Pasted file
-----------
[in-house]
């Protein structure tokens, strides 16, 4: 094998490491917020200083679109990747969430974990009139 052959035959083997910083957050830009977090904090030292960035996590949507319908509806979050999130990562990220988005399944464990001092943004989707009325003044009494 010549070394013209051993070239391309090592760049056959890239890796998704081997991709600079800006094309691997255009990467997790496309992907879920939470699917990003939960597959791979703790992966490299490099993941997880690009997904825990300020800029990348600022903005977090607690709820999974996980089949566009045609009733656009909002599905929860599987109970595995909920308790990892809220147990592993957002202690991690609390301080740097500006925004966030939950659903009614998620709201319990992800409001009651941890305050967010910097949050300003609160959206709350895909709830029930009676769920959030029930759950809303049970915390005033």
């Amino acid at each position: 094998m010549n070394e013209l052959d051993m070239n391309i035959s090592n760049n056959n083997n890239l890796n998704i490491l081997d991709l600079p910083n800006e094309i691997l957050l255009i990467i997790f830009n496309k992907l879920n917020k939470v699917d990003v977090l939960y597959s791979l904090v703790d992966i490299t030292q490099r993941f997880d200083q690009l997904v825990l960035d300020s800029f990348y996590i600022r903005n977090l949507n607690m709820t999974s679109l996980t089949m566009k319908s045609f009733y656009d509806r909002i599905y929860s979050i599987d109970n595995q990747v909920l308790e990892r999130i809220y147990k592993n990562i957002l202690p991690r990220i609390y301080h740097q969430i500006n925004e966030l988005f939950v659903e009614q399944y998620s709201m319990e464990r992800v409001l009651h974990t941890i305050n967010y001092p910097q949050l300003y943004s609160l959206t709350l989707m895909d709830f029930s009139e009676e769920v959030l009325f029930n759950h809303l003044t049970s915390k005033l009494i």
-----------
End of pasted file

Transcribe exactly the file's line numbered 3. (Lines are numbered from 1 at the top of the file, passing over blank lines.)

């Amino acid at each position: 094998m010549n070394e013209l052959d051993m070239n391309i035959s090592n760049n056959n083997n890239l890796n998704i490491l081997d991709l600079p910083n800006e094309i691997l957050l255009i990467i997790f830009n496309k992907l879920n917020k939470v699917d990003v977090l939960y597959s791979l904090v703790d992966i490299t030292q490099r993941f997880d200083q690009l997904v825990l960035d300020s800029f990348y996590i600022r903005n977090l949507n607690m709820t999974s679109l996980t089949m566009k319908s045609f009733y656009d509806r909002i599905y929860s979050i599987d109970n595995q990747v909920l308790e990892r999130i809220y147990k592993n990562i957002l202690p991690r990220i609390y301080h740097q969430i500006n925004e966030l988005f939950v659903e009614q399944y998620s709201m319990e464990r992800v409001l009651h974990t941890i305050n967010y001092p910097q949050l300003y943004s609160l959206t709350l989707m895909d709830f029930s009139e009676e769920v959030l009325f029930n759950h809303l003044t049970s915390k005033l009494i």